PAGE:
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Meet the Pratts by Verity Watson
Ch. 3: Gallery
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Banner by the amazing always_jbj.

The upside to having an office in a drafty corner of the sub-basement, Buffy realized at nine the next morning, was that you could camp out with your Starbuck’s venti chai latte and Google whatever you desperately needed to know about, work-related or no.

And so she Googled and Wiki’d vampires – myth, lore, ancient cultures, Mercy Brown, Elizabeth Bathory. Anne Rice. Until she found a reference to Edvard Munch’s work and realized that a trip upstairs was in order.

There it was – the Expressionism show. The fundraising to underwrite the exhibit took place months before she came on staff, so she hadn’t paid attention. Now she rushed through the galleries, passing Kandinsky and Rouault, Soutine and Schiele. It wasn’t what she loved, but she could appreciate the use of color and line.

And there it was.


This vamp was a woman, with long straggly red hair, spilled out over her victim, a man with the graying skin of death.

Not sexy.

This image plain didn’t fit with her experience of Spike – vital, larger-than-life, sexual as anything, but kinda chatty, too. And not scary, even though she’d freaked last night.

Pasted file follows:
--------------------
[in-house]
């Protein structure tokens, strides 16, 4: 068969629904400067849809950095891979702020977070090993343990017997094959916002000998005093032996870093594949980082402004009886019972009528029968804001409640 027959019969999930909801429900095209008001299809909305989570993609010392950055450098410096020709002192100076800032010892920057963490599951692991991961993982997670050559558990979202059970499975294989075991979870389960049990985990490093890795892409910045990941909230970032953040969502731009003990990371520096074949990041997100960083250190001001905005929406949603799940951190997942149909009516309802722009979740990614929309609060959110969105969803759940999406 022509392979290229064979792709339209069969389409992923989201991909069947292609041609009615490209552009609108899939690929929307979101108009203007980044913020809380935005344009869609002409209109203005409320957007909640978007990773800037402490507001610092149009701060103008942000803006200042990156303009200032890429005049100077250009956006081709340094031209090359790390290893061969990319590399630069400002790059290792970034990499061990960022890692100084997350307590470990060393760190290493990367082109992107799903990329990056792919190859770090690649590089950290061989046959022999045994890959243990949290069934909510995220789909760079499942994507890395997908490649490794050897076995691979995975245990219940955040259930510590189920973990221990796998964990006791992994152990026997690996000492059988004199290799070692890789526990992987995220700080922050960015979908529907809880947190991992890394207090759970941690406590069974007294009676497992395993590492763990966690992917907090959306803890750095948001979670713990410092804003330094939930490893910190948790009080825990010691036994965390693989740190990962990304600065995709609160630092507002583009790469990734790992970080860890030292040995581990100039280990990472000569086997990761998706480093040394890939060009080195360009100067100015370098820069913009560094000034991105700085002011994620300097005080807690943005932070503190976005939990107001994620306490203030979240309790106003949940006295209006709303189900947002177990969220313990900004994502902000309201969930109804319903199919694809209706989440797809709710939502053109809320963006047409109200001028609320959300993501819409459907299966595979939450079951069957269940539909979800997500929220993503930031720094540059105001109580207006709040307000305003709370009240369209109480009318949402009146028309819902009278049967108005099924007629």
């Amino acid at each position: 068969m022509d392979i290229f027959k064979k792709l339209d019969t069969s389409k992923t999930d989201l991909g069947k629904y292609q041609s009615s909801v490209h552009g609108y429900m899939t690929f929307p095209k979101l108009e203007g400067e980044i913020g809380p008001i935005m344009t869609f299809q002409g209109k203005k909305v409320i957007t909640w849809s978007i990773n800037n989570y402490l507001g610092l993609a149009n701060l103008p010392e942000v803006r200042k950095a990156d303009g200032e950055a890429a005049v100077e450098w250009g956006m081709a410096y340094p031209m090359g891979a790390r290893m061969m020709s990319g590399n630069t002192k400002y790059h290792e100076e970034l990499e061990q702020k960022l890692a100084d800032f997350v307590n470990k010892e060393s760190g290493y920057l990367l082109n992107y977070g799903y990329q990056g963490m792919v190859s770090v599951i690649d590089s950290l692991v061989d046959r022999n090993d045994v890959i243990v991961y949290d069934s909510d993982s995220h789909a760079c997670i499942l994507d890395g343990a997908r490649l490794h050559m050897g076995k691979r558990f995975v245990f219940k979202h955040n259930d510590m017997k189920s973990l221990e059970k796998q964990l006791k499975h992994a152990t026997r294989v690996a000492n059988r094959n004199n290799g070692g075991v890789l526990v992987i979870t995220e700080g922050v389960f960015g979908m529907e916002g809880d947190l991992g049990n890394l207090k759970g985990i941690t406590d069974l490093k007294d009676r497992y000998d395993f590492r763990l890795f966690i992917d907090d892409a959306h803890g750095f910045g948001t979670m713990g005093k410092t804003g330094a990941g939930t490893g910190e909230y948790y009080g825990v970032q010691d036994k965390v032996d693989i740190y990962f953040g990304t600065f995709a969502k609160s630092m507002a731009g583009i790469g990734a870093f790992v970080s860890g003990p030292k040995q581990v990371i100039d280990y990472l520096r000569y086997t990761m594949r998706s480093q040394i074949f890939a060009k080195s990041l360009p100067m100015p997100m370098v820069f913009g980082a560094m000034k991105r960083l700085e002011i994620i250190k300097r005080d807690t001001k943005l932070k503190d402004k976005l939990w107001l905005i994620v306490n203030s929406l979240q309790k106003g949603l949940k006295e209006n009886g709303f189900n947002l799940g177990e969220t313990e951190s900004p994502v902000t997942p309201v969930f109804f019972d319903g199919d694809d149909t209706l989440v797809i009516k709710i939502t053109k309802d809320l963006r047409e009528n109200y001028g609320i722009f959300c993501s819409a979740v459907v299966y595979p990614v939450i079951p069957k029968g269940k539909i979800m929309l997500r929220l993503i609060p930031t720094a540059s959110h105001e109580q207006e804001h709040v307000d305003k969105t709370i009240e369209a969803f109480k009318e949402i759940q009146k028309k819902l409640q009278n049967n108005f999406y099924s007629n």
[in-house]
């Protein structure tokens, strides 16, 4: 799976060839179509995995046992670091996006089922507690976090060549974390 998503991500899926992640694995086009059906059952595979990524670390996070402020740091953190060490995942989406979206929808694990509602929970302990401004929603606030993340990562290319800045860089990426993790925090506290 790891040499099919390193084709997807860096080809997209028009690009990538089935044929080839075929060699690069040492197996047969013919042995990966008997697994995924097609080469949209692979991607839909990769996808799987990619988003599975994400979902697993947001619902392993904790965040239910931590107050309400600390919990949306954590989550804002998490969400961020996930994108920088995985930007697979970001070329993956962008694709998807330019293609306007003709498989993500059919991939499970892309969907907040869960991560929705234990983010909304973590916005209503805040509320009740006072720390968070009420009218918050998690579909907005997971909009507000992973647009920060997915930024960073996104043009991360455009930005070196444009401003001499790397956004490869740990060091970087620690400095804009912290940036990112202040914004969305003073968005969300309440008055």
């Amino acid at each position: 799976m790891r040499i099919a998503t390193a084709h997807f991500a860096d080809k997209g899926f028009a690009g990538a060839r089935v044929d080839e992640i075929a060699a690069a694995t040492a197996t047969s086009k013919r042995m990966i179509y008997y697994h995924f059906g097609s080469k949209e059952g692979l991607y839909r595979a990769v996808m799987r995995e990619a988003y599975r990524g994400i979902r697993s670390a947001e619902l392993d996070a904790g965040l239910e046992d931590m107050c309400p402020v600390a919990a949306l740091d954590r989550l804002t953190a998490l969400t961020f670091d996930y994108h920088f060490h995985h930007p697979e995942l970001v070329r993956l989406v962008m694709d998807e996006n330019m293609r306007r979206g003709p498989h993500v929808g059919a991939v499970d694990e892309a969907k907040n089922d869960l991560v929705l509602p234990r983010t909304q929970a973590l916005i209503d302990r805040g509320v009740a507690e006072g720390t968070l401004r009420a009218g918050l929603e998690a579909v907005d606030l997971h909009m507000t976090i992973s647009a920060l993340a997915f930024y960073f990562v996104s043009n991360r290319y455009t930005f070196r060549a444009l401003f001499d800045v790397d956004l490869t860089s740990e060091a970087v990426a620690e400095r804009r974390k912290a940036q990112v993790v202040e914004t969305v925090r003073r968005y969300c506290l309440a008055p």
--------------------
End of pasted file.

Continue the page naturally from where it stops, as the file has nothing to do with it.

As she stared at the canvas, truth hit her like a freight train.

It wasn’t that she thought he wouldn’t hurt her.

It was that she thought she might like the hurt.


Common sense told her to stay miles away.

Buffy had always had oodles of common sense. She’d been the good girl, the one to help out mom through her illness, to understand when dad bailed for the arms of a younger woman, to take over the gallery even though she was still trying to get through college, to keep the family home nice and neat, to date handsome, polite Riley Finn.

She was done with common sense. What was that lyric? “Y’know I’ve been a good girl, but I hit a limit,” she mumbled as she waited outside Caritas on a surprisingly chill, rainy night.

“You’ll meet your death out here in the cold, love.”

“Where did you come from?”

He smirked.

And he made it easy. As if there had been no revelation the night before, he headed straight for Millie’s at an easy pace.

Since her master plan had gone no farther than the front door to the club, she followed.


He ordered decaf and a side of garlic bread.

“Are you teasing me?”

“I’m just havin’ a snack.”


“So tell me what you read today, pet.”

Buffy frowned.

“If I know girls like you – and I think I do, love – you went off to your good girl job and spent the day on your computer, looking up tales about creatures like me.”

“So what if I did?”

“Fascinating thing, the internet.”

“It said you couldn’t eat garlic. Well, it said that Satan left behind garlic in his footprint when he left the Garden of Eden. Why that made it poisonous … that was a little unclear.”

“Not true, anyhow. Next?”


“Can’t say I much care for them.”

“Holy water?”



“Would do pretty much anyone in, yeah?”

“Fair enough.” She paused to search her memory. “A little sunlight? Stake to the heart?”

“I’ll never know if I freckle. And from what I’ve seen, a stake does the job. If you can aim straight and true.”

“It isn’t easy?”

“I’m swift of foot, love. And I don’t intend to be offed for many a year.”

“Why are you telling me this?”